Each night, volunteers pick up the men and give them free transportation to the centre, where they enjoy refreshments, snacks, and entertainment such as table tennis, pool, shuffleboard, and singing. They’re also given a place to phone home and low-cost phone cards. On occasion, the Lighthouse arranges special activities, including sight-seeing tours, volleyball, and soccer games. Most of the seamen speak some English, but to help overcome the language barrier, literature, music, and movies are provided in a number of different languages.

Pedro Matabang, a Filipino sailor, was at the Lighthouse for the second time after having visited in 1996. “It is comfortable,” he said. “It feels like home. I like it very much to be here.”

There is an atmosphere about the centre that seems to attract the sailors. “We come here for the environment,” said Lin Jin Hong, first engineer aboard the Mass Prosperity, who visited the Lighthouse from China. In broken English, he explained that he hasn’t seen his wife and baby boy since he boarded the ship nine months ago.

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Teus Kappers with the captain of Saga Tide in Vancouver.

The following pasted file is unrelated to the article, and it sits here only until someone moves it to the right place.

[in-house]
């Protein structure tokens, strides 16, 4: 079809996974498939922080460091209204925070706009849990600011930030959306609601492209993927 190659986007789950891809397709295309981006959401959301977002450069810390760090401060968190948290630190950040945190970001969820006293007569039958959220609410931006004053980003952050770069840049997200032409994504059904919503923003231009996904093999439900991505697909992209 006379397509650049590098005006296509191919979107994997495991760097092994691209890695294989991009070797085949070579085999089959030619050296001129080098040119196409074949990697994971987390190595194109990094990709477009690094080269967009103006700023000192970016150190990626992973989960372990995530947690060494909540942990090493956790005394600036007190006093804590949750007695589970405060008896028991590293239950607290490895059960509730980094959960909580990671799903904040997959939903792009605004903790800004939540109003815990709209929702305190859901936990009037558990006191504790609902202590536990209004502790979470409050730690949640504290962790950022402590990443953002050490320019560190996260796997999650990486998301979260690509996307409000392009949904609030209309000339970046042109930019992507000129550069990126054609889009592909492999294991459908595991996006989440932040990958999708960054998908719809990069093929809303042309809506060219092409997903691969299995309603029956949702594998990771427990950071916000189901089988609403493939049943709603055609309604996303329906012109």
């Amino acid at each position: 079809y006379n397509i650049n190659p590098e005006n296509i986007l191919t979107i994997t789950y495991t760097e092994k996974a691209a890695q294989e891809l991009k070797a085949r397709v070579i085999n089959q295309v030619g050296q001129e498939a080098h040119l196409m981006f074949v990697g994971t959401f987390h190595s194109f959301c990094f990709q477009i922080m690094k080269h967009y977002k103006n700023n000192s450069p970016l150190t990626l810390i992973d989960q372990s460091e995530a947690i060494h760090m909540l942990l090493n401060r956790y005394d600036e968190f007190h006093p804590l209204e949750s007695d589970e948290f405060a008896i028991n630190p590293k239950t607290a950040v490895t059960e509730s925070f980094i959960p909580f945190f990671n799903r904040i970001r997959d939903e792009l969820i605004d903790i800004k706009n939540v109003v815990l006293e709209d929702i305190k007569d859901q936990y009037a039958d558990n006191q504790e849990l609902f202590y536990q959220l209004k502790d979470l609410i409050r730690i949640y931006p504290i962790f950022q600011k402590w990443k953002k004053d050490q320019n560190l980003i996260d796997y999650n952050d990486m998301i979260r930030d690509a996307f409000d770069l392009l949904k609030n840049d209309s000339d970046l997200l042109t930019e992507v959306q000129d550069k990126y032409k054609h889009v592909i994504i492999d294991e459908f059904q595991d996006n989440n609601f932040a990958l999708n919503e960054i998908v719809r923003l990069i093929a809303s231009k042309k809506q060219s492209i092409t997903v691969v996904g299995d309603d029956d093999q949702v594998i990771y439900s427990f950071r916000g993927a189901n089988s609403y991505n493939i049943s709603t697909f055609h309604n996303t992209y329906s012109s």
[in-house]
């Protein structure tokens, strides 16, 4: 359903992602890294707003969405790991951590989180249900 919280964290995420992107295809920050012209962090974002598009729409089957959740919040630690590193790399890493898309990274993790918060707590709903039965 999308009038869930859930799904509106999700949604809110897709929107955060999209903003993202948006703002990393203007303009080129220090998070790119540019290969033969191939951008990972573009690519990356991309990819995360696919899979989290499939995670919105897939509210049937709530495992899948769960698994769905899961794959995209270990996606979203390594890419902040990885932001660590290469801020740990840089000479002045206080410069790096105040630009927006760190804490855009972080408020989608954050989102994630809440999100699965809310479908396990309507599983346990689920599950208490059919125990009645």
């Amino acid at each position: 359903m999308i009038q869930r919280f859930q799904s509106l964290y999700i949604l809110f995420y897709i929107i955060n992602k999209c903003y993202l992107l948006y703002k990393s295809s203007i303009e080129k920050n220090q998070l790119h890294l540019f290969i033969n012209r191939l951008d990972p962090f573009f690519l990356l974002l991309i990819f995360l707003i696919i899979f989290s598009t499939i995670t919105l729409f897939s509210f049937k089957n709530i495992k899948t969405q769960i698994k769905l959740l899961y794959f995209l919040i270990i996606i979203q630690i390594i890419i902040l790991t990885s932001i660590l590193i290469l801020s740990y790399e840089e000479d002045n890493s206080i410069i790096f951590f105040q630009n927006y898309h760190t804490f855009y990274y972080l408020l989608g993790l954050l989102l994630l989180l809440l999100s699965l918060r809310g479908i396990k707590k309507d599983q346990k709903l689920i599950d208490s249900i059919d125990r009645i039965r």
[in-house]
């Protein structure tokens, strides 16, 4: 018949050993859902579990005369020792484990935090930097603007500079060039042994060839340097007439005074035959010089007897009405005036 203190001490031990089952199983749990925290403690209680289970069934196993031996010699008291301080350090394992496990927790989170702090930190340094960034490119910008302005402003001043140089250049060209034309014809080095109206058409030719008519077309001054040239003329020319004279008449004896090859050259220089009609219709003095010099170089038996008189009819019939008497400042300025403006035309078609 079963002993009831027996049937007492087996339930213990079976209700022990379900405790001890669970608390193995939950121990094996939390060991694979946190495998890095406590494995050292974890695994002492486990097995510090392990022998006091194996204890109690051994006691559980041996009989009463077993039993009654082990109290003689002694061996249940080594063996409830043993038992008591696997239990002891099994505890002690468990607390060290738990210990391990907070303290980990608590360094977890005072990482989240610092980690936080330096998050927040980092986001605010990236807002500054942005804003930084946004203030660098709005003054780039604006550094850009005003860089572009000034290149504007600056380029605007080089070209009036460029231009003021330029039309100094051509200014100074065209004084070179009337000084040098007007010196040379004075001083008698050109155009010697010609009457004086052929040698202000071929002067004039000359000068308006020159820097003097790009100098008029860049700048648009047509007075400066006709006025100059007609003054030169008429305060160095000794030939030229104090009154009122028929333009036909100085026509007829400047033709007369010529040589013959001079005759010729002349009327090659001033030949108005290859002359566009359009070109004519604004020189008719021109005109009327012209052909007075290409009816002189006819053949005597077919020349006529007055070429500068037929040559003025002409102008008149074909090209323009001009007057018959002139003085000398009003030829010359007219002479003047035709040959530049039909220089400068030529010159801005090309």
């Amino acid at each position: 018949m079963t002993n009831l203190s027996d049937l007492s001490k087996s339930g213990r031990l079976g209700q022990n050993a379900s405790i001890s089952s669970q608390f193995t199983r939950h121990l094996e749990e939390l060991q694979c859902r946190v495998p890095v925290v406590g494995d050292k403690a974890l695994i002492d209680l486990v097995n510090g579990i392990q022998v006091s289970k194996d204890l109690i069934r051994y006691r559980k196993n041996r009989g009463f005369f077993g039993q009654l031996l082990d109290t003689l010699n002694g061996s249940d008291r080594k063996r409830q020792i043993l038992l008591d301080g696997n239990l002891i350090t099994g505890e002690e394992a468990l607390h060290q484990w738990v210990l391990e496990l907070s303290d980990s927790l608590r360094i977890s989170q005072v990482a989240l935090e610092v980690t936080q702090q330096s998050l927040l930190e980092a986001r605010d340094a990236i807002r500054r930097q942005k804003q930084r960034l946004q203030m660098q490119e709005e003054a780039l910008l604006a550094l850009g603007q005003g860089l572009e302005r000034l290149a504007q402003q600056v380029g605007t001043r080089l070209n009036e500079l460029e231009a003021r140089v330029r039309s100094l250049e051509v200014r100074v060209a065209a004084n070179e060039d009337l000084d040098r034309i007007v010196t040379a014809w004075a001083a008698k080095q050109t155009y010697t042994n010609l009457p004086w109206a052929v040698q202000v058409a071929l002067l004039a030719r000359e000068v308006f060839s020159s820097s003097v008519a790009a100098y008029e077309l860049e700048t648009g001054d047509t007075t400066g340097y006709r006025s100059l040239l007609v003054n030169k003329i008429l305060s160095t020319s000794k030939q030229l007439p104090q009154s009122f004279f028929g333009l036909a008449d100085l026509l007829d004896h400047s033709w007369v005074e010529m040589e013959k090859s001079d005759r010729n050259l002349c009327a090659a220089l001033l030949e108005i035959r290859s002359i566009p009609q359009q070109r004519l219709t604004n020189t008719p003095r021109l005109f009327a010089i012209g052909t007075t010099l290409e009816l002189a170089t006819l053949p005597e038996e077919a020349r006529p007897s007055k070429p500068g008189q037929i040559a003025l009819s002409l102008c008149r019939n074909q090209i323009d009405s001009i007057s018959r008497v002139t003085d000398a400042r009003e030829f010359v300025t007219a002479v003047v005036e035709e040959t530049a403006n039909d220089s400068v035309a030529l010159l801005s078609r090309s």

The Lighthouse Also Provides Care And Aid To Those Seaman In Need

As well as providing a place to go, the Lighthouse arranges financial aid, medical care, and assistance for seamen in trouble. In 1992, a Chilean ship docked in Vancouver in such poor condition that port authorities denied departure until the ship was repaired. But rather than spend the money to repair it, the owner abandoned the ship and the crew. He did send plane tickets for the sailors to return home, but failed to pay their wages. A crew member named Louis was left penniless and stayed with the ship for over a year in order to claim salvage rights. He slept on the ship throughout the winter, without electricity or heat.

During this time, his only source of money and food was from his new friends at the Lighthouse. Volunteer Joan Carré cooked many of his meals during the year. “When I made a meal at home, I just cooked a little extra to bring to him.” He got permission to use the Lighthouse to warm up his meals and use the appliances. “That was his home while he was here,” said Carré. “He wrote later to let us know that he did get the salvage rights and he is not going back to sea.”

Another goal of Lighthouse Harbour Ministries is to help the seamen spiritually. “We want to show God’s love. That’s the purpose of the Lighthouse,” said volunteer Gilmartin.

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Sailors relax at North Vancouver’s Lighthouse.

Each morning a volunteer visits the ships to assist the crews, hand out Bibles translated into their languages, and invite them to visit the Lighthouse. Kappers still remembers his first visit to a ship. “The first ship I ever went on was from the Soviet Union. I was giving out Bibles to the men and they threw everything overboard. If it wasn’t for my size, I would have gone over too! Every free afternoon after that, I went down to the ships.”

He believes that the Lighthouse is his calling. “God told me. That’s the simplest of all answers. I really consider it as God’s call.”

Visit The Lighthouse Harbour Ministries website for more information.